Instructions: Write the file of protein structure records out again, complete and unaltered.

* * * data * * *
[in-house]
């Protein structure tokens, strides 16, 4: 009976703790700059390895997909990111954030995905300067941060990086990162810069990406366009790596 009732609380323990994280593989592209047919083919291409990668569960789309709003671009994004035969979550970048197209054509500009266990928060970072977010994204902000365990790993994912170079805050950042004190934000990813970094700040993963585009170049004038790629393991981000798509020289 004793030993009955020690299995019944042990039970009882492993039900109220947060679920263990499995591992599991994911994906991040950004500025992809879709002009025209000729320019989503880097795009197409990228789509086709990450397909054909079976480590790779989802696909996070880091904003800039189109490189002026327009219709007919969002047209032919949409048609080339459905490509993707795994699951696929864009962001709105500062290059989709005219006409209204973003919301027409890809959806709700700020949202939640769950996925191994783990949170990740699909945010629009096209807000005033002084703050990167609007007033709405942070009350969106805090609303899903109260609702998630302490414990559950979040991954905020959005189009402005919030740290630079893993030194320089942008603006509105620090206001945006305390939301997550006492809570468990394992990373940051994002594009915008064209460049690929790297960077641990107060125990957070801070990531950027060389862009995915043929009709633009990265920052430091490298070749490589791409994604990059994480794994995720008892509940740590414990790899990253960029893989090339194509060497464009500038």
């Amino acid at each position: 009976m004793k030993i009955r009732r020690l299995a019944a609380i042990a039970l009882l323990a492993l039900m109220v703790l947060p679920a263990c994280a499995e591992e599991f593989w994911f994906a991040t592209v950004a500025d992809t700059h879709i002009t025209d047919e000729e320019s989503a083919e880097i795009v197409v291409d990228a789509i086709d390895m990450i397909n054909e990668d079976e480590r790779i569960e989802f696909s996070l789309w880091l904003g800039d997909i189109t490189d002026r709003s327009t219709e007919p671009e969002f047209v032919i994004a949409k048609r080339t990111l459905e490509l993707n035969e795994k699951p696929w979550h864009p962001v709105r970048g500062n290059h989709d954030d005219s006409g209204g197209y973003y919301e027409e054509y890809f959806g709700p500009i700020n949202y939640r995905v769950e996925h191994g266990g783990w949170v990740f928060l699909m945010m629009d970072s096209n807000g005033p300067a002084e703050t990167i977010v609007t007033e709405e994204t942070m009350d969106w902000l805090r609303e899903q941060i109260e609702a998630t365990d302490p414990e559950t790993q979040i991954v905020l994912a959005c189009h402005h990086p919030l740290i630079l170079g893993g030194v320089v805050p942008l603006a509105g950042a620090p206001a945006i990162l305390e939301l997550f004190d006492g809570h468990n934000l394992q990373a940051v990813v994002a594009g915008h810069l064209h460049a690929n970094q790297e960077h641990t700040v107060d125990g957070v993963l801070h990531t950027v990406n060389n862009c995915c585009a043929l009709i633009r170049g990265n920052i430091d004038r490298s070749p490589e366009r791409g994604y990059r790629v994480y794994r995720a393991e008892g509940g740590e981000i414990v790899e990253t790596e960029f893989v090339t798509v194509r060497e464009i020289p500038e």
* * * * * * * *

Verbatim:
[in-house]
């Protein structure tokens, strides 16, 4: 009976703790700059390895997909990111954030995905300067941060990086990162810069990406366009790596 009732609380323990994280593989592209047919083919291409990668569960789309709003671009994004035969979550970048197209054509500009266990928060970072977010994204902000365990790993994912170079805050950042004190934000990813970094700040993963585009170049004038790629393991981000798509020289 004793030993009955020690299995019944042990039970009882492993039900109220947060679920263990499995591992599991994911994906991040950004500025992809879709002009025209000729320019989503880097795009197409990228789509086709990450397909054909079976480590790779989802696909996070880091904003800039189109490189002026327009219709007919969002047209032919949409048609080339459905490509993707795994699951696929864009962001709105500062290059989709005219006409209204973003919301027409890809959806709700700020949202939640769950996925191994783990949170990740699909945010629009096209807000005033002084703050990167609007007033709405942070009350969106805090609303899903109260609702998630302490414990559950979040991954905020959005189009402005919030740290630079893993030194320089942008603006509105620090206001945006305390939301997550006492809570468990394992990373940051994002594009915008064209460049690929790297960077641990107060125990957070801070990531950027060389862009995915043929009709633009990265920052430091490298070749490589791409994604990059994480794994995720008892509940740590414990790899990253960029893989090339194509060497464009500038």
């Amino acid at each position: 009976m004793k030993i009955r009732r020690l299995a019944a609380i042990a039970l009882l323990a492993l039900m109220v703790l947060p679920a263990c994280a499995e591992e599991f593989w994911f994906a991040t592209v950004a500025d992809t700059h879709i002009t025209d047919e000729e320019s989503a083919e880097i795009v197409v291409d990228a789509i086709d390895m990450i397909n054909e990668d079976e480590r790779i569960e989802f696909s996070l789309w880091l904003g800039d997909i189109t490189d002026r709003s327009t219709e007919p671009e969002f047209v032919i994004a949409k048609r080339t990111l459905e490509l993707n035969e795994k699951p696929w979550h864009p962001v709105r970048g500062n290059h989709d954030d005219s006409g209204g197209y973003y919301e027409e054509y890809f959806g709700p500009i700020n949202y939640r995905v769950e996925h191994g266990g783990w949170v990740f928060l699909m945010m629009d970072s096209n807000g005033p300067a002084e703050t990167i977010v609007t007033e709405e994204t942070m009350d969106w902000l805090r609303e899903q941060i109260e609702a998630t365990d302490p414990e559950t790993q979040i991954v905020l994912a959005c189009h402005h990086p919030l740290i630079l170079g893993g030194v320089v805050p942008l603006a509105g950042a620090p206001a945006i990162l305390e939301l997550f004190d006492g809570h468990n934000l394992q990373a940051v990813v994002a594009g915008h810069l064209h460049a690929n970094q790297e960077h641990t700040v107060d125990g957070v993963l801070h990531t950027v990406n060389n862009c995915c585009a043929l009709i633009r170049g990265n920052i430091d004038r490298s070749p490589e366009r791409g994604y990059r790629v994480y794994r995720a393991e008892g509940g740590e981000i414990v790899e990253t790596e960029f893989v090339t798509v194509r060497e464009i020289p500038e």